Amazon.com Widgets

Acoustic radiation pressure



Home | Glossary | Books | Links/Resources
EMC Testing | Environmental Testing | Vibration Testing

The net pressure exerted on a surface or interface by an acoustic wave. One might presume that the back-and-forth oscillation of fluid caused by the passage of an acoustic wave will not exert any net force on an object, and this is true for sound waves normally encountered. Intense sound waves, however, can exert net forces in one direction of sufficient magnitude (proportional to the sound intensity) to balance gravitational forces and thus levitate an object in air. Forces due to acoustic radiation pressure have been used to calibrate acoustic transmitters, to deform and break up liquids, to collect like objects or to separate particles (including biological cells) based on mechanical properties, and to position objects in a sound field, sometimes levitating the sample so that independent studies of the object’s properties can be performed. Single bubble sono-luminescence phenomena depend on acoustic radiation forces to maintain a bubble in a zone while its substantial radial oscillations take place.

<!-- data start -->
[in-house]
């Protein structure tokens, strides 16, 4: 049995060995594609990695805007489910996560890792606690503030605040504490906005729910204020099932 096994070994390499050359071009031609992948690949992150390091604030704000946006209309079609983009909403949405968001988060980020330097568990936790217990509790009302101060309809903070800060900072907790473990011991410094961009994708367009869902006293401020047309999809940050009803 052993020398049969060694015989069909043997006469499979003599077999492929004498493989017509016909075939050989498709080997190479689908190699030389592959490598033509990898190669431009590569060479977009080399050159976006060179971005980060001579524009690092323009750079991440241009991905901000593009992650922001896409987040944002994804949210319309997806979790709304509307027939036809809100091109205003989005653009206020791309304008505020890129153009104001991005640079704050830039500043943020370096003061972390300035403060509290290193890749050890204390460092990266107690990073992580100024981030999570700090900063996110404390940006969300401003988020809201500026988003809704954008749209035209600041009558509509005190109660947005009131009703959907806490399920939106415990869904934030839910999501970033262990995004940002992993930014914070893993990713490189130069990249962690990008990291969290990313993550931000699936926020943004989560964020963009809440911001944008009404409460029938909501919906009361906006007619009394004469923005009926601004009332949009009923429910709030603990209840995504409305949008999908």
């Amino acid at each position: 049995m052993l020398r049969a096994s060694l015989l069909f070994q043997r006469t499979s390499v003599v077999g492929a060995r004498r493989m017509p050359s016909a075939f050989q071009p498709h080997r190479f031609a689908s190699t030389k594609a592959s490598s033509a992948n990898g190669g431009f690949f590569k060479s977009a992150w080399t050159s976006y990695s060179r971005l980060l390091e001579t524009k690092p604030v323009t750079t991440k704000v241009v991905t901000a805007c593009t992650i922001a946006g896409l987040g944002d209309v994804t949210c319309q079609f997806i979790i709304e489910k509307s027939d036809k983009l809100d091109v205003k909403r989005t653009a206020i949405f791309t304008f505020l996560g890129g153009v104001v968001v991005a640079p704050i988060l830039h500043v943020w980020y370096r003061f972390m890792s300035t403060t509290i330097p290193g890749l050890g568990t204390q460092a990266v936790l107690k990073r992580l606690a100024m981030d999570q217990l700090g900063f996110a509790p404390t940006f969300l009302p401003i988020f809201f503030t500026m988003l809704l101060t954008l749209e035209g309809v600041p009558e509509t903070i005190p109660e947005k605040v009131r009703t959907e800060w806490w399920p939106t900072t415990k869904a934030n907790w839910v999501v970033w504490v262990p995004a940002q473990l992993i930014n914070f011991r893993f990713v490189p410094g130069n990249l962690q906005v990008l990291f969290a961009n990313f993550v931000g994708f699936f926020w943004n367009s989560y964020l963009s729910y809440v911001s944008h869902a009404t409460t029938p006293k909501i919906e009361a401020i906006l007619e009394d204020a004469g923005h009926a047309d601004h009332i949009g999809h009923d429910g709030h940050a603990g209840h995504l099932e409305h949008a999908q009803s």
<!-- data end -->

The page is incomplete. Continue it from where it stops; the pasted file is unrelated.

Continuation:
Top of Page previous related article or category Acoustic noise   Next related page, article or category

Acoustic radiometer

Home


Home | Glossary | Books | Links/Resources
EMC Testing | Environmental Testing | Vibration Testing

Updated: Thursday, 2016-12-22 8:34 PST